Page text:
In the absence of decisive measures to improve the performance of global capital markets (such as a credible bankruptcy procedures, which takes account of both moral hazard of the sovereign debt and creditor co-ordination) capital controls may be necessary to prevent further crises. In the words of the Hippocratic oath, Dani Rodrik (1998) [6]has warned that "where knowledge is limited the rule for policymakers should be, first, do no harm"; and, in the light of the East Asian financial crisis, he concluded there is a compelling case for maintaining controls or taxes on short-term borrowing. Inflow controls along Chilean lines are not too controversial. But outflow controls may also be necessary in times of crisis as Anne Krueger's proposal recognises[7]. It is believed for example that Argentina experienced enormous capital outflows while the overvalued peso was still pegged at one to one with the dollar and wealthy citizens were free ship dollars across the Rio de la Plata into private bank accounts, out of the sight and out of reach of the sovereign state. It seems clear that the benefits of capital mobility in these circumstances accrue to a small and privileged elite while the costs of the crises are borne by the whole population. As Tobin warned in 1999, these activities can threaten the viability of the currency peg and the divergence between private and social costs can justify public intervention. [8]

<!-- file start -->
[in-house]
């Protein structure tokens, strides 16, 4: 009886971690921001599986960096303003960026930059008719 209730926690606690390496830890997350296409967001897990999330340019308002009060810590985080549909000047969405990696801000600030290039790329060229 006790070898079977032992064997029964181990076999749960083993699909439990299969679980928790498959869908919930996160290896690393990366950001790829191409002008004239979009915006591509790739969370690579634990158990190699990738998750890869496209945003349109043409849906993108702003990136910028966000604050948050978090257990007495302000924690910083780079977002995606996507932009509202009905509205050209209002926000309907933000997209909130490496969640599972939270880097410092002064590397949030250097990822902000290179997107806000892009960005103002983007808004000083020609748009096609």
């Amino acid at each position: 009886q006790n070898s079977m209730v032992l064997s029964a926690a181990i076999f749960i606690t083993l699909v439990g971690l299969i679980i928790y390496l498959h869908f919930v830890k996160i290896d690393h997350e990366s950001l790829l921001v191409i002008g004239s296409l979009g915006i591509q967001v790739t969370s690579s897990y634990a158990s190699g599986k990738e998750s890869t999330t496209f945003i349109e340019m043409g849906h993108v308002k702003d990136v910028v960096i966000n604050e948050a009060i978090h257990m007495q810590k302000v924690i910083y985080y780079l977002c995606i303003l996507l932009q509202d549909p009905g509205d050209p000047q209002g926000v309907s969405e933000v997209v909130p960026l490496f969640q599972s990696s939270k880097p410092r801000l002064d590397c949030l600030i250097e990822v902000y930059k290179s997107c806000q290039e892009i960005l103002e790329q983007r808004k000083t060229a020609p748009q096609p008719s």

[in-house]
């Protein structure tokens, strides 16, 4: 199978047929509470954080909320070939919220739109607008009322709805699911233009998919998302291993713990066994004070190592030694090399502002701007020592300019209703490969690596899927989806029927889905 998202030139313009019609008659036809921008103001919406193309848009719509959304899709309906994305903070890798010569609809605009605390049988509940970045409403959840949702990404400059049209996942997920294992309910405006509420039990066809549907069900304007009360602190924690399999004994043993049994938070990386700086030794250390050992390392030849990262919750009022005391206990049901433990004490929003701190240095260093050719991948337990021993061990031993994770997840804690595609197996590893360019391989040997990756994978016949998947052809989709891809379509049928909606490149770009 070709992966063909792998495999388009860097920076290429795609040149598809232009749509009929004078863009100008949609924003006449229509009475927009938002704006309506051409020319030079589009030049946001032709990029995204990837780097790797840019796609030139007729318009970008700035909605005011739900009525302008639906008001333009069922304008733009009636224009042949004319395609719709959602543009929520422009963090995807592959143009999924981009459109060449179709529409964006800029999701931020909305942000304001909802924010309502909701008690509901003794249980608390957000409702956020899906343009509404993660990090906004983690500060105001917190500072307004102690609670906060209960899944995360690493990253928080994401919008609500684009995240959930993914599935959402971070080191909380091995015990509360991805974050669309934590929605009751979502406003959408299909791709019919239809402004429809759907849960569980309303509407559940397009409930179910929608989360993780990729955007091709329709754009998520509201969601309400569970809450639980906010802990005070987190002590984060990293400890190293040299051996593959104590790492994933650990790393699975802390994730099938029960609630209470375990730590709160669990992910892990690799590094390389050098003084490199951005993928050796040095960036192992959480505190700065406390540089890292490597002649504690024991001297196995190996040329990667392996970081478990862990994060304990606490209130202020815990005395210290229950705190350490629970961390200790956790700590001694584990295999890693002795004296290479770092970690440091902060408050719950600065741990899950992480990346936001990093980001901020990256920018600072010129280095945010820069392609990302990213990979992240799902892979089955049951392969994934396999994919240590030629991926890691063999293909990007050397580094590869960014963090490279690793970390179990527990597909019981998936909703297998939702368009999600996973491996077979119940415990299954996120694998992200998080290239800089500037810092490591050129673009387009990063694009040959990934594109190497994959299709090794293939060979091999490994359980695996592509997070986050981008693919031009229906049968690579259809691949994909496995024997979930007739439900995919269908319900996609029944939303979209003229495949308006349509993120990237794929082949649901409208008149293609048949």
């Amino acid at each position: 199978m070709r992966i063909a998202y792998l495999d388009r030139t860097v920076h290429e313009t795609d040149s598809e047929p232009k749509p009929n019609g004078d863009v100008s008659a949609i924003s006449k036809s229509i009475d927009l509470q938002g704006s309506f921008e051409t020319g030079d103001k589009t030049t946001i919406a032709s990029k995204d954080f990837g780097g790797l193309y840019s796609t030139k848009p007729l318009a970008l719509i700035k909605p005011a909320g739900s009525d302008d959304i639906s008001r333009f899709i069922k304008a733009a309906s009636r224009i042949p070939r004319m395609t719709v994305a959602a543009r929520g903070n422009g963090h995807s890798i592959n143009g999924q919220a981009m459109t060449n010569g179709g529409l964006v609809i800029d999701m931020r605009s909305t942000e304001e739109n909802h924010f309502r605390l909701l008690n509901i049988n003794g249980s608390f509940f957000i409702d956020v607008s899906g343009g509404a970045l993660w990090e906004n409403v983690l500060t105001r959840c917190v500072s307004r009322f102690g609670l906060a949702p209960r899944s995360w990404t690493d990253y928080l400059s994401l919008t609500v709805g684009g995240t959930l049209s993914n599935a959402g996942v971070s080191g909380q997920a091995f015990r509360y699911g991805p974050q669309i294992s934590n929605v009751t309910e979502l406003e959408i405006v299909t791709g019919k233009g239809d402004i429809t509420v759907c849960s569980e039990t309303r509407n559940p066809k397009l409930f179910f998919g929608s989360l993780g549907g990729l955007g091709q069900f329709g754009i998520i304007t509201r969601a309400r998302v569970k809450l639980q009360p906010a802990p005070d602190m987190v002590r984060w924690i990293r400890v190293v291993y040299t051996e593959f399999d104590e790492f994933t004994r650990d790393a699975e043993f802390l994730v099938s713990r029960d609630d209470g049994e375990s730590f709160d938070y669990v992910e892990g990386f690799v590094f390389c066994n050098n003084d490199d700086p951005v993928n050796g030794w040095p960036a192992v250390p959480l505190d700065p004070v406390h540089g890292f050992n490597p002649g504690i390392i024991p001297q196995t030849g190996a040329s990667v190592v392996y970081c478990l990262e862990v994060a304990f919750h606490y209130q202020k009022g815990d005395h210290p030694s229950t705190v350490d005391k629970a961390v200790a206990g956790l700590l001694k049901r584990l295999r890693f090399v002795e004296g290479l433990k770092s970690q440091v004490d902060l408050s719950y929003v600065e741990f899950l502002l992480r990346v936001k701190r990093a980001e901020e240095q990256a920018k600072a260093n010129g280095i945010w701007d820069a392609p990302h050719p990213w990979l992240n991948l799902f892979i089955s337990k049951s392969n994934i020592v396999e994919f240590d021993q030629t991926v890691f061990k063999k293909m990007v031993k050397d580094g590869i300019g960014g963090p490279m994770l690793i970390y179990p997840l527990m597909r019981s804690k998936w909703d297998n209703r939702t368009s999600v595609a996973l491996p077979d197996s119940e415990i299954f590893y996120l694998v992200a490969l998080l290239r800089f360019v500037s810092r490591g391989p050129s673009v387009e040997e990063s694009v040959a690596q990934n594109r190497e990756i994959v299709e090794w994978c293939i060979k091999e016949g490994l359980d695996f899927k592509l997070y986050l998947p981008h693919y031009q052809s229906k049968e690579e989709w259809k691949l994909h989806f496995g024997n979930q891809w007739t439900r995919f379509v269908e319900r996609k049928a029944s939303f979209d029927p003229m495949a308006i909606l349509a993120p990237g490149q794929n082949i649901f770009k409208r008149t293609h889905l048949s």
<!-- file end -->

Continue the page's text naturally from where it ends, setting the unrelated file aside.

Bartholomew E, E Stern, A Liuzzi (2002) "Two Step Sovereign Debt Restructuring" New York: JP Morgan Chase and Co.

  Birdsall N and J Williamson (2002) "Delivering on Debt Relief", Washington DC: Centre for Global Development and IIE.

  Fischer S (2001) "The International Financial System: Crises and Reform", Lionel Robbins Lecture, London School of Economics, October.

  Ghosal S, Miller M (2002) "Co-ordination Failure, Moral Hazard and Sovereign Bankruptcy Procedures", Mimco, University of Warwick.

  Gitlin R (2002) "A Proposal: Sovereign Debt Forum", Mimeo, Bingham Dana LLP, New York, March.